The Bishops of the Holy Orthodox Church love their flocks and ever strive to lead them to well-watered and rich pastures. They care for them, body and soul. In so doing, they are following their Master Christ who not only “cast out unclean spirits,” but also healed “all manner of sickness and all manner of disease among the people.” (Matthew 10:1). In the Gospels, we see that Christ sometimes treated the soul first and the body second; at other times, the body first and the soul second. In the presence of the highly contagious and potentially lethal corona virus, the Bishops’ concern is for the bodily welfare of their people lest even a single lamb be needlessly lost. This is not from a lack of faith or dearth of compassion, but from unwavering faith and an abundance of compassion. Compassion is expressed in giving each sinner the time necessary to repent, for in “hell there is no repentance” (Saint John of Damascus). Faith is expressed in the certainty that our Lord can always be in our midst, that He can always be by our side, for the Psalmist proclaims, “If I ascend up into heaven, Thou art there: if I make my bed in hell, behold, Thou art there” (Psalm 139:8). And if I am shut up in my home away from Church, “Thou art there,” even as the Lord was there for and with the Apostle Peter when he was locked up in prison, so He is there for and with us.
During times of uncertainty, anxiety, and fear, we naturally turn to God for refuge, peace, and courage. This is our birthright as baptized Orthodox Christians. Indeed, “God is our refuge and strength, a very present help in trouble. Therefore, we will not fear though the earth should change” (Psalm 46:1-2). With the corona virus, the earth has changed, but we do not fear. The faithful are isolated in their homes, physically separated from loved ones, and even unable to gather together as the Church for the celebration of the mysteries, but we do not fear, for God remains our refuge, our peace, and source of courage. Many are understandably discouraged and downcast about the decision to ban eucharistic gatherings in Church for the sake of the health of our neighbor whom we love. Yet, God remains our refuge, our peace, and our source of courage. Within this trial, this threat to so much that we hold so very dear, there is a call that is given and a promise that beckons. But to hear that call and see the fulfilment of that promise, we need to approach our Savior as His faithful children have always approached Him, not with self-righteous indignation or self-pitying despondency, but with humble, patient hope.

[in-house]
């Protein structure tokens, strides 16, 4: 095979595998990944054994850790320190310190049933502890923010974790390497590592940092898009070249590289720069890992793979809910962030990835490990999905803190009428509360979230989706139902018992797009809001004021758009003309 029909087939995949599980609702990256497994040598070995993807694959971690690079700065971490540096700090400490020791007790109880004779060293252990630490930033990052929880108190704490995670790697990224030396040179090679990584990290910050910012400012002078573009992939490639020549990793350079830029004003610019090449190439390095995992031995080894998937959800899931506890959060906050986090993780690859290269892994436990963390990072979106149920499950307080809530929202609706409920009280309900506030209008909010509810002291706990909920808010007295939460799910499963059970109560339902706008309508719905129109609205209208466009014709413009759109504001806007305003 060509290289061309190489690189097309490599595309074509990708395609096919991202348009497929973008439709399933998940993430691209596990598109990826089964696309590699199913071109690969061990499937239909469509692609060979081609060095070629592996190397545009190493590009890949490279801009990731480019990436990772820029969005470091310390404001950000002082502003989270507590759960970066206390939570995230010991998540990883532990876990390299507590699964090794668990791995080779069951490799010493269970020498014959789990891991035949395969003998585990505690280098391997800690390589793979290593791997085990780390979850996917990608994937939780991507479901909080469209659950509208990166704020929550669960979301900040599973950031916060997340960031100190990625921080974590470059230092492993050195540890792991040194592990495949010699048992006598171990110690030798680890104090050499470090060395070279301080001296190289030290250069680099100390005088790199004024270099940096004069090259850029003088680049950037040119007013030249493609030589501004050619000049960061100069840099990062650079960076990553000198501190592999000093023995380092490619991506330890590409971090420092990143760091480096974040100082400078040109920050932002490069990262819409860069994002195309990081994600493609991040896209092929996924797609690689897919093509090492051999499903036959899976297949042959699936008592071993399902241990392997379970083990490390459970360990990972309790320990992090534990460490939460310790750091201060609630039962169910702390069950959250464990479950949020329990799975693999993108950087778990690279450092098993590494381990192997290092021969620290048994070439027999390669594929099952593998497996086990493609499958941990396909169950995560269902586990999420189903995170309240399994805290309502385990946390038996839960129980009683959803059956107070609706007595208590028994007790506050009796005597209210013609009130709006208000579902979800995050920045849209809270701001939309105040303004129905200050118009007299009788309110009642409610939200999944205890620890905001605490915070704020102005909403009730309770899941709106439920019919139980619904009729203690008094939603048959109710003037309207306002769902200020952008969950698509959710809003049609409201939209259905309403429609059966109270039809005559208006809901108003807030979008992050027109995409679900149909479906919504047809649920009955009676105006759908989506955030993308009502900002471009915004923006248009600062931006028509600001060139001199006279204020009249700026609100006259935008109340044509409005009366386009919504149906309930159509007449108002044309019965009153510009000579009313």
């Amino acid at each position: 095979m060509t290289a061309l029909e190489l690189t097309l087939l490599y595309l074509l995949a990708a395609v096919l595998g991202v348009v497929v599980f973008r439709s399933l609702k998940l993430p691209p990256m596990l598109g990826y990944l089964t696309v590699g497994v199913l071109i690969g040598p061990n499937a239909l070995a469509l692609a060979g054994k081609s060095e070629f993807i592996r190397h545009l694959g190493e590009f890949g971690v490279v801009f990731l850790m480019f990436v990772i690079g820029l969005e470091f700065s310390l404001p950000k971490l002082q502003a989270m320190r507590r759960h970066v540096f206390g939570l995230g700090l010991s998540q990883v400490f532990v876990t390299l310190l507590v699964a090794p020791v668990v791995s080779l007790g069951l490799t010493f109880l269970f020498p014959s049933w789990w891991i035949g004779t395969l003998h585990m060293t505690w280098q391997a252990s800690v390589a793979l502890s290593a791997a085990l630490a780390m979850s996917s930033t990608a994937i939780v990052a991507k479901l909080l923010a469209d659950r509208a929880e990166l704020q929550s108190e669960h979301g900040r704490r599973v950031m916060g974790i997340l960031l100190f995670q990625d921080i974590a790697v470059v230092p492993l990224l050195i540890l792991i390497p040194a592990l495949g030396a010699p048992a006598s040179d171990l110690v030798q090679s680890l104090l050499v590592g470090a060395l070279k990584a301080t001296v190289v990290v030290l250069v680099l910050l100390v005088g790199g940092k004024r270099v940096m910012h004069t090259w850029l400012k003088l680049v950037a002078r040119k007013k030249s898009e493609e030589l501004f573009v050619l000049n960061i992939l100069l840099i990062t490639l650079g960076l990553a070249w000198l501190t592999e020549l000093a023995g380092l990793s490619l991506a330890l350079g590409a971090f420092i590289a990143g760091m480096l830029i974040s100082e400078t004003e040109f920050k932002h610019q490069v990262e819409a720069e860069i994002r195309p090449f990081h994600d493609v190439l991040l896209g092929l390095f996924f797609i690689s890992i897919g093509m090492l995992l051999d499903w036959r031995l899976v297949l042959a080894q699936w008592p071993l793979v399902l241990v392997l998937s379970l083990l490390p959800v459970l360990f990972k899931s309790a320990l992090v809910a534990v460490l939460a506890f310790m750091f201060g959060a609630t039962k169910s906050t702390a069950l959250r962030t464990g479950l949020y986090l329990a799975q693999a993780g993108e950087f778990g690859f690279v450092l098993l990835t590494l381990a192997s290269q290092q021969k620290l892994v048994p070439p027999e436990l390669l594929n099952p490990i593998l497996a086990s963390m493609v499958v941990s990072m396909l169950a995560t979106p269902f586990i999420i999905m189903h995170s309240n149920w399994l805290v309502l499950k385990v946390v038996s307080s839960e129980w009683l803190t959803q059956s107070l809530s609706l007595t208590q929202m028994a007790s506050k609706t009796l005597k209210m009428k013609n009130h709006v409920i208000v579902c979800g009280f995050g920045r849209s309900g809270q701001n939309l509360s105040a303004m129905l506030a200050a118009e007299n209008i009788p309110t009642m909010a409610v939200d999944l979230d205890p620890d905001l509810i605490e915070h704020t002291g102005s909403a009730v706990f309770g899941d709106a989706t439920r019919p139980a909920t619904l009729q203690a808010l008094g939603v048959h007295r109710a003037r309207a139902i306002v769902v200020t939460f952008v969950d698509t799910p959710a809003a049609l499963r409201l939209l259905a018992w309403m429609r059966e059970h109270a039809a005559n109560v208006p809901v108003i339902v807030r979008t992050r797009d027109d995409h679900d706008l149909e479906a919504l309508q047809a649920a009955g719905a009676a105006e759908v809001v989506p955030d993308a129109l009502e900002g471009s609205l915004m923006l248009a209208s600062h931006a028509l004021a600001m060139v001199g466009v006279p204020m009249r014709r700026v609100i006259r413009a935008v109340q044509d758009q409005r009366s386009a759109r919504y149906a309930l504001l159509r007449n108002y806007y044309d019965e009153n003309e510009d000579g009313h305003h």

The call is to prayer of the heart. The promise is the purifying and illumining grace of the Holy Spirit. In the emphasis on more frequent communion over the past forty years, we might be tempted to neglect the necessary ongoing moment-to-moment inner communion with Christ by prayer, that talking with Him and walking with Him that characterized most of the lives of the Apostles before and after the institution of the Mystical Supper. Many of our greatest saints were deprived of Holy Communion for periods of time that for us would be unbearable to contemplate, but that for them were periods of continued growth from glory to glory, because they were never without Holy Communion with Christ through prayer. Prayer is not easy; it requires concentration, dedication, and love, but through the gates of prayer, we can touch Christ, Christ can touch us, and we can be healed. It is imperative for us all to learn to serve Liturgy at the Altar of the heart and the time is now at hand.